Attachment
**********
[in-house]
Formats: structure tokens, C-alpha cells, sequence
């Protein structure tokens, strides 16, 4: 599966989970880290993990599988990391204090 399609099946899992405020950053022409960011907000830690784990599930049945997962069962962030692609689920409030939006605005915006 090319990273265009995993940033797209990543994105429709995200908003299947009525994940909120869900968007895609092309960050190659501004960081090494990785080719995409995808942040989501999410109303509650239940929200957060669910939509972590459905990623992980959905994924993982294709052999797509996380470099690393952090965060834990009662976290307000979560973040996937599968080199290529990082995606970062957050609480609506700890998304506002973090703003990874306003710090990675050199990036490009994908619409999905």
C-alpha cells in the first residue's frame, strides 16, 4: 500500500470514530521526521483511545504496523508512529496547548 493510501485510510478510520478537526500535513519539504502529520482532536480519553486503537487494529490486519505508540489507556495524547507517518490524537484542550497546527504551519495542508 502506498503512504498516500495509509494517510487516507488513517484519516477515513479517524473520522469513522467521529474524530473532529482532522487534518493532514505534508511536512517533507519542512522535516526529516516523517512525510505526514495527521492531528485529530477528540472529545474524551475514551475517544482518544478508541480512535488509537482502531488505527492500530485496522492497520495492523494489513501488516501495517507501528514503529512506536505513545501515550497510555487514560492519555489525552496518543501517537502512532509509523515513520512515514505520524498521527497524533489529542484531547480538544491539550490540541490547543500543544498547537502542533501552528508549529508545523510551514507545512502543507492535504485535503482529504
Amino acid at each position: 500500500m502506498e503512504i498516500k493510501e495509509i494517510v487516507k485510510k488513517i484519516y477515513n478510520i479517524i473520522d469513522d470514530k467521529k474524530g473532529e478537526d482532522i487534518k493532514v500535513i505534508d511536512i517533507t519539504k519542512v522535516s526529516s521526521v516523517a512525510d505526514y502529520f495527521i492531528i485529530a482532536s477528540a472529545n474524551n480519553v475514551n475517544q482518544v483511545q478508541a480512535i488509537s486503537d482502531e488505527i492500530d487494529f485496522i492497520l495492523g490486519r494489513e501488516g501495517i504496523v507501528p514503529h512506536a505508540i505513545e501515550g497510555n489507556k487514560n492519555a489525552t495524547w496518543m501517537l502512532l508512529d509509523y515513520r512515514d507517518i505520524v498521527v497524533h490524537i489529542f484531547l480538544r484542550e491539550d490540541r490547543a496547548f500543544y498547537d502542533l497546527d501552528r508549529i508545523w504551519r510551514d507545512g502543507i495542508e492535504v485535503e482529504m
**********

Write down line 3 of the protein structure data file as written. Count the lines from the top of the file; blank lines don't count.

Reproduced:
């Protein structure tokens, strides 16, 4: 599966989970880290993990599988990391204090 399609099946899992405020950053022409960011907000830690784990599930049945997962069962962030692609689920409030939006605005915006 090319990273265009995993940033797209990543994105429709995200908003299947009525994940909120869900968007895609092309960050190659501004960081090494990785080719995409995808942040989501999410109303509650239940929200957060669910939509972590459905990623992980959905994924993982294709052999797509996380470099690393952090965060834990009662976290307000979560973040996937599968080199290529990082995606970062957050609480609506700890998304506002973090703003990874306003710090990675050199990036490009994908619409999905």